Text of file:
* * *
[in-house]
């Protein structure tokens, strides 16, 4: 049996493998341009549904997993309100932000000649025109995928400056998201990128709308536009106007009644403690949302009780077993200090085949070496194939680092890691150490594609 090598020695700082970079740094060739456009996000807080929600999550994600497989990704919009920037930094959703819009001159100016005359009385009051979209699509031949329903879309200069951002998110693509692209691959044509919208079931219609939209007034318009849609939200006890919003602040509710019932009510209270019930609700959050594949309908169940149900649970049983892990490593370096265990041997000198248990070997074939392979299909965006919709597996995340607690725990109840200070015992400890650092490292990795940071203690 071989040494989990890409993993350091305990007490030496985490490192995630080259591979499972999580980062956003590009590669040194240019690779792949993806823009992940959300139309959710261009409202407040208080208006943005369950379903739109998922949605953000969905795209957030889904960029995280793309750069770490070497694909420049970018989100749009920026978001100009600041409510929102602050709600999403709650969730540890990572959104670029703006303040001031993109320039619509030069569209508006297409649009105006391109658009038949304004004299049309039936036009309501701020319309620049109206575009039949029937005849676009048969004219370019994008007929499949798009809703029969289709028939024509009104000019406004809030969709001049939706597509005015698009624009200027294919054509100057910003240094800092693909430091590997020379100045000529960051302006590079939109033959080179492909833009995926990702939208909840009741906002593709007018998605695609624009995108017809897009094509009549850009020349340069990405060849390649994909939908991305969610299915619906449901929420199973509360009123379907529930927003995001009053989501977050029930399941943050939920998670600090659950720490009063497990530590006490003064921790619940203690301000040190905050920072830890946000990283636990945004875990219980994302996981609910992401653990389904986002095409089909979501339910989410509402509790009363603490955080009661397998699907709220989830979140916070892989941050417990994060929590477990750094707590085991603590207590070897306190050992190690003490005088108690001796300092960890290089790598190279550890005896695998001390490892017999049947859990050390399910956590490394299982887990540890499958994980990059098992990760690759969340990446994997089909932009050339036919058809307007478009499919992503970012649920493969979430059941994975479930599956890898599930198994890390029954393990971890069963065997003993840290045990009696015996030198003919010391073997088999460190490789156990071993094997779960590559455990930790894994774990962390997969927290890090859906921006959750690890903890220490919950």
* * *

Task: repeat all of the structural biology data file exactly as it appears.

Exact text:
[in-house]
């Protein structure tokens, strides 16, 4: 049996493998341009549904997993309100932000000649025109995928400056998201990128709308536009106007009644403690949302009780077993200090085949070496194939680092890691150490594609 090598020695700082970079740094060739456009996000807080929600999550994600497989990704919009920037930094959703819009001159100016005359009385009051979209699509031949329903879309200069951002998110693509692209691959044509919208079931219609939209007034318009849609939200006890919003602040509710019932009510209270019930609700959050594949309908169940149900649970049983892990490593370096265990041997000198248990070997074939392979299909965006919709597996995340607690725990109840200070015992400890650092490292990795940071203690 071989040494989990890409993993350091305990007490030496985490490192995630080259591979499972999580980062956003590009590669040194240019690779792949993806823009992940959300139309959710261009409202407040208080208006943005369950379903739109998922949605953000969905795209957030889904960029995280793309750069770490070497694909420049970018989100749009920026978001100009600041409510929102602050709600999403709650969730540890990572959104670029703006303040001031993109320039619509030069569209508006297409649009105006391109658009038949304004004299049309039936036009309501701020319309620049109206575009039949029937005849676009048969004219370019994008007929499949798009809703029969289709028939024509009104000019406004809030969709001049939706597509005015698009624009200027294919054509100057910003240094800092693909430091590997020379100045000529960051302006590079939109033959080179492909833009995926990702939208909840009741906002593709007018998605695609624009995108017809897009094509009549850009020349340069990405060849390649994909939908991305969610299915619906449901929420199973509360009123379907529930927003995001009053989501977050029930399941943050939920998670600090659950720490009063497990530590006490003064921790619940203690301000040190905050920072830890946000990283636990945004875990219980994302996981609910992401653990389904986002095409089909979501339910989410509402509790009363603490955080009661397998699907709220989830979140916070892989941050417990994060929590477990750094707590085991603590207590070897306190050992190690003490005088108690001796300092960890290089790598190279550890005896695998001390490892017999049947859990050390399910956590490394299982887990540890499958994980990059098992990760690759969340990446994997089909932009050339036919058809307007478009499919992503970012649920493969979430059941994975479930599956890898599930198994890390029954393990971890069963065997003993840290045990009696015996030198003919010391073997088999460190490789156990071993094997779960590559455990930790894994774990962390997969927290890090859906921006959750690890903890220490919950």